Dr. Susan Rice, US Ambassador to the United Nations, joined us for the start of the briefing, to talk about the resolution against North Korea passed by the United Nations Security Council.
TAPPER: How concerned were you, as you negotiated this, about whether or not North Korea would take action against the two American journalists that they're holding as punishment for these tough sanctions?
AMB. SUSAN RICE: Well, we view the situation of the two American journalists as being separate and apart from the actions that we are discussing and that we took today in New York. Obviously, theirs is a humanitarian matter, and one that we think ought to be addressed in that context by North Korea. We've been very clear that we seek their immediate and unconditional release, as a humanitarian act.
TAPPER: I have two questions, Robert. First, how do you respond to the charge that in the hurry to make the president's deadline of closing Guantanamo within a year some decisions are being made without proper consultation? A senior State Department official yesterday said that the British government was, quote-unquote, 'pissed' http://blogs.abcnews.com/politicalpunch/2009/06/official-brits-are-pssed-about-uighurs-to-bermuda.html that they had not been consulted about Uighurs going to Bermuda.
GIBBS: I think they were — if I'm not mistaken, and I don't want to parse the word 'pissed,' but I think they…
TAPPER: It was your administration's word, not mine.
GIBBS: All right. But I — I think if I read most of those stories correctly, they were not pleased with the government of Bermuda.
TAPPER: They were pissed at the Obama administration is what we have been told by the State Department.
GIBBS: Well, maybe I misread many of the stories, but…
REPORTER: Maybe they were pissed at both of them.
GIBBS: It's — or maybe a lot of (inaudible). I don't know. I think that, again…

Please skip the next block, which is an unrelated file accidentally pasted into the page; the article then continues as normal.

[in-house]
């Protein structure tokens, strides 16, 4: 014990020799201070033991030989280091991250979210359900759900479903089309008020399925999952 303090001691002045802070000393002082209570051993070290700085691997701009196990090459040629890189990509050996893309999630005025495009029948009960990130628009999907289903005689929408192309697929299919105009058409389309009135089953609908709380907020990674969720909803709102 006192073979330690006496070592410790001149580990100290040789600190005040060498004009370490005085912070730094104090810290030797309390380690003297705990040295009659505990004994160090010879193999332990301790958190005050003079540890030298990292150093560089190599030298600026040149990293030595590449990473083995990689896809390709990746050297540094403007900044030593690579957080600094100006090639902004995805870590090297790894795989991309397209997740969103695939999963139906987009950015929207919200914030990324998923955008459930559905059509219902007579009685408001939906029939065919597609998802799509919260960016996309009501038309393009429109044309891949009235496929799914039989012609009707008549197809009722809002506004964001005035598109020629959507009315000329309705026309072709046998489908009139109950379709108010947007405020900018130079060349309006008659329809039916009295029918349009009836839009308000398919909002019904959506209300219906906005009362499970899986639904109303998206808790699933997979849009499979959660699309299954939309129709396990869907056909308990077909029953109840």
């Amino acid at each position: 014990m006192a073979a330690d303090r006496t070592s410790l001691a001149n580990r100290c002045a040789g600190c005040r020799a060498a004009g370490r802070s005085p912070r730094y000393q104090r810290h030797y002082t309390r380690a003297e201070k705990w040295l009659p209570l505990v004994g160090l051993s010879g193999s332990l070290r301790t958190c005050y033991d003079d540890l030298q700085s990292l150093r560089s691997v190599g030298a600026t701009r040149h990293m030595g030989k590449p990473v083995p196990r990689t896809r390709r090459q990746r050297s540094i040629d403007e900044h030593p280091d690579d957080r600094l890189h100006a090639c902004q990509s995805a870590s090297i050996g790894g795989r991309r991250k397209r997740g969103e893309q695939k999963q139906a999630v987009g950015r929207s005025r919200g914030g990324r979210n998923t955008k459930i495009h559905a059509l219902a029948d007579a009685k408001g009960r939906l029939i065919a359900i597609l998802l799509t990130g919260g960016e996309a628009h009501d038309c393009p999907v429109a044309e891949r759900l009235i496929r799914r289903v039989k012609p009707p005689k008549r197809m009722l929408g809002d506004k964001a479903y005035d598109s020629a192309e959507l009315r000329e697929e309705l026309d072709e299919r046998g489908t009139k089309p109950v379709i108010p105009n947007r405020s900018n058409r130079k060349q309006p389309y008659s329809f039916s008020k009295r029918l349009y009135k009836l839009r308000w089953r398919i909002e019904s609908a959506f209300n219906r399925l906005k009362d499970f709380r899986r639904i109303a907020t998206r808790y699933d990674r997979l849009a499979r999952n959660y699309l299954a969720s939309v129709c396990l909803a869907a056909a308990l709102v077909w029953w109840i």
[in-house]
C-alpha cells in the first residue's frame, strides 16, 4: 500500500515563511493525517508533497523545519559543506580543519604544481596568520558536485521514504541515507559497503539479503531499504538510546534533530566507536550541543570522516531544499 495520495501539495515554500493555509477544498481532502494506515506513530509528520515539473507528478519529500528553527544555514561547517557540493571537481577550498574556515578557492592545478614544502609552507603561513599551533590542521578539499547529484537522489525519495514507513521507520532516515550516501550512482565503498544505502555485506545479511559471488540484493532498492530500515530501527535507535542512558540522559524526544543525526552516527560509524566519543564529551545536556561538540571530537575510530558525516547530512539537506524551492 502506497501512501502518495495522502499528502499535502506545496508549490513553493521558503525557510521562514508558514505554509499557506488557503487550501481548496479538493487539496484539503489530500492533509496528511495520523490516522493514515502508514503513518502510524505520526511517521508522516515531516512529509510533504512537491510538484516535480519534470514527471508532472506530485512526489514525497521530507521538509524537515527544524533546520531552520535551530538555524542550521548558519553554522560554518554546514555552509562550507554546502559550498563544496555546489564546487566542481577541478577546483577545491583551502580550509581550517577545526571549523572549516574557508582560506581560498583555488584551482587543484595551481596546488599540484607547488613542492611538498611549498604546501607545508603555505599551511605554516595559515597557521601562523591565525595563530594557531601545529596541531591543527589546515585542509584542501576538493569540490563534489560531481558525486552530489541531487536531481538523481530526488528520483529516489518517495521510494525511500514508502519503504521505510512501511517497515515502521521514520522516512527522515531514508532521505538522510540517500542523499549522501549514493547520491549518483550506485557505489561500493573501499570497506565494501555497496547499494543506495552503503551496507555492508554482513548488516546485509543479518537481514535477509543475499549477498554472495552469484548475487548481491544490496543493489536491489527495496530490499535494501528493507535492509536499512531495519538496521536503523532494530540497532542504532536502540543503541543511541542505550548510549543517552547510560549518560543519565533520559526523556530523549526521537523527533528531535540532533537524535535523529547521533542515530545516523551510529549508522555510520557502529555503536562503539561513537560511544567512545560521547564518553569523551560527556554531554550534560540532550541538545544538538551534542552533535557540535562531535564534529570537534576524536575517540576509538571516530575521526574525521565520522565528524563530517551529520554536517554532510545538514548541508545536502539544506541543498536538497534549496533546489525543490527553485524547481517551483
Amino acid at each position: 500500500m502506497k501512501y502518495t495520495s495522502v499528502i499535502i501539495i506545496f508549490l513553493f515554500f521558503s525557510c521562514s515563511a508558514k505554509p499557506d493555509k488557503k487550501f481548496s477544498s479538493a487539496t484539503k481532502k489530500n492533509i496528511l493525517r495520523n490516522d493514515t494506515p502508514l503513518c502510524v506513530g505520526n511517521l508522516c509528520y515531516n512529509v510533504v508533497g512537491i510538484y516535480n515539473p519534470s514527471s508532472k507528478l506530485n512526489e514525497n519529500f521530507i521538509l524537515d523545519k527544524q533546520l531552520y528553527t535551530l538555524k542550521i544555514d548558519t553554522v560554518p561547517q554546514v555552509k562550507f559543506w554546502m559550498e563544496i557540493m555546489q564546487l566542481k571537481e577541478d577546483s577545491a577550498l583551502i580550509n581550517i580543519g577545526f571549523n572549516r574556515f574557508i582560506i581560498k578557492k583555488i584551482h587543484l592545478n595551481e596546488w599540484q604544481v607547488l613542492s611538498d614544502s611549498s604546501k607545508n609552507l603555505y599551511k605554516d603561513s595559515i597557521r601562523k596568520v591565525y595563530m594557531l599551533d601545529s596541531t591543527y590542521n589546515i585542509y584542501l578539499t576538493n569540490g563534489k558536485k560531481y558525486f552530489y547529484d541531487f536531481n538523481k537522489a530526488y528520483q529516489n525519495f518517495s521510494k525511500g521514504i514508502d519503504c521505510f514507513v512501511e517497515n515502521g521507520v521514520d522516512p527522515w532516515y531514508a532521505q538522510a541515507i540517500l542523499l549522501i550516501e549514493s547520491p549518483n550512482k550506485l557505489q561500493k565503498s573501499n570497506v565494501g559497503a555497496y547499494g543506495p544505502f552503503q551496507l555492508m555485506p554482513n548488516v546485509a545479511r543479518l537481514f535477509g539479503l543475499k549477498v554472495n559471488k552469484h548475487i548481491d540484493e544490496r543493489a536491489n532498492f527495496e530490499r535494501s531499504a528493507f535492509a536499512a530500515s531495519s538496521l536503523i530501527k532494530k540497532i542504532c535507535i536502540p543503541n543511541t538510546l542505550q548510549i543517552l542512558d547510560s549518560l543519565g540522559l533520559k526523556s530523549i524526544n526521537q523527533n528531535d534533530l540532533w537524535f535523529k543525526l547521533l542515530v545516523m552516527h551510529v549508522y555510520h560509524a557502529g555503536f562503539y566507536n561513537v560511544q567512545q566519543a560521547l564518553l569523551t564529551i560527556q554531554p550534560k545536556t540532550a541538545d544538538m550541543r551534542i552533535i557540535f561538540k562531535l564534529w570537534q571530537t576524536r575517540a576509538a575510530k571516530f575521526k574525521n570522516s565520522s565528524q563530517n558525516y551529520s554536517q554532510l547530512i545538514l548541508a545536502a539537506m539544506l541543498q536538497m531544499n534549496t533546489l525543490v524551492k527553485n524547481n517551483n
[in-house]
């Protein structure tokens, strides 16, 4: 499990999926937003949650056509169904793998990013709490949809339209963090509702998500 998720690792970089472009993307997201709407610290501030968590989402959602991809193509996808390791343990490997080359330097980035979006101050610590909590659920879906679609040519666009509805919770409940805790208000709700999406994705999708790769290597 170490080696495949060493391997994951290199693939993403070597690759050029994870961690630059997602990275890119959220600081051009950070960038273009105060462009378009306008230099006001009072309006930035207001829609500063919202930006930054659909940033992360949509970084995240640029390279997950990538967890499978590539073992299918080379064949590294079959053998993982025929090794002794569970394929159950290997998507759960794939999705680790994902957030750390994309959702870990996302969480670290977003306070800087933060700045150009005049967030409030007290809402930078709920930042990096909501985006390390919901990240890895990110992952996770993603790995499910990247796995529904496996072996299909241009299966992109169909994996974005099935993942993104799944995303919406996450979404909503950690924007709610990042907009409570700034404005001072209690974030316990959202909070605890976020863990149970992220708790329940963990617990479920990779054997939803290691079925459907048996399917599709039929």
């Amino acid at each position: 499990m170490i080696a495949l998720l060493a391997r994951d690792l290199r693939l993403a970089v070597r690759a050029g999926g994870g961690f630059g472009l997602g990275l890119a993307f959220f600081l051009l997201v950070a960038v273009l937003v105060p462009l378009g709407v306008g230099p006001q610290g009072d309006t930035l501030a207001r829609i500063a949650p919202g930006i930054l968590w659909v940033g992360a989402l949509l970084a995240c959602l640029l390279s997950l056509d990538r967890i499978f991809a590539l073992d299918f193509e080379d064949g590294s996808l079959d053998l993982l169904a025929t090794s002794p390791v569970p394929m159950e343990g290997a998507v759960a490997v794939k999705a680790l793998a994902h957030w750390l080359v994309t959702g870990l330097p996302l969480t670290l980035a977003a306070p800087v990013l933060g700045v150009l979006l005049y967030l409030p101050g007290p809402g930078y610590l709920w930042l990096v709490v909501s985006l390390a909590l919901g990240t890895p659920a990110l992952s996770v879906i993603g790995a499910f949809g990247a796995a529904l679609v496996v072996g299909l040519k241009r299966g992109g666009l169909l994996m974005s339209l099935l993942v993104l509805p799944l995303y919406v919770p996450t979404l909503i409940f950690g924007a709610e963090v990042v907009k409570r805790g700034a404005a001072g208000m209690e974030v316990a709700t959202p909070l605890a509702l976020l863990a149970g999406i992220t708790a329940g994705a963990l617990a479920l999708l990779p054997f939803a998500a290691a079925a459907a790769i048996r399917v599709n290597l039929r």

TAPPER: Let's not get into that. The issue of the fact that you were trying to make this deadline. For that reason, there has been criticism that the decision was made to close before there was a full plan of what to do with all the detainees; that the decisions are being made, as you say, on a case-by-case basis. The other day, you couldn't or wouldn't say what would happen to Ghailani if he's found not guilty. Obviously, the British government is not happy, regardless of who they're not happy with, whether it is Obama, Bermuda or both.
TAPPER: Clearly, you are trying to make this deadline, and decisions are being made before there is completely a plan in place for everything.
GIBBS: I — I — well, I'd — I think I would obviously take — I don't think that's true that — that any of these decisions are being made in a hasty way. Look, keep in mind — let's take, for instance, as I had mentioned here, five of the six transferees just this week were required by a federal court. The Uighurs that we've discussed, five of them were transferred in '05 or '06 to Albania. I don't know if that was a hasty decision. Since they've no record of — of acting violent since that transfer, I don't think that would be considered hasty.
A court ruled that of the remaining 17, one was — one should not be labeled an enemy combatant, and the Bush administration labeled, after that, the other 16 being held as not enemy combatants. They've been waiting for a location for resettlement. I don't think moving them was hasty. And I don't think the decisions that are being made are hasty. As I said earlier this week, I think bringing somebody to trial after committing a trial 11 years ago, indicted on 286 charges, responsible for taking part, allegedly, in the death of 224 individuals, including 12 Americans, in 1998, since it's 2009, I'm not sure many people would think that's hasty.
The president and his team are going through this process in a very methodical way, understanding that it's complex, but that the benefits to our security and to our image in the world demand it.
TAPPER: OK. Second question: The president's former mentor and spiritual adviser, Reverend Wright, had some choice words to say about, quote/unquote, 'them Jews' that are — that are preventing him from talking to the president. He later, in fairness, changed that to 'Zionists," not "Jews." But I was wondering if the president was aware of these comments and if he had any reaction to it at all.
GIBBS: I haven't talked to him about these comments. I think the — I would — I don't have any comment on it except to refer you to the last time that president spoke about Reverend Wright, in late April of 2008. I'll refer you to those comments.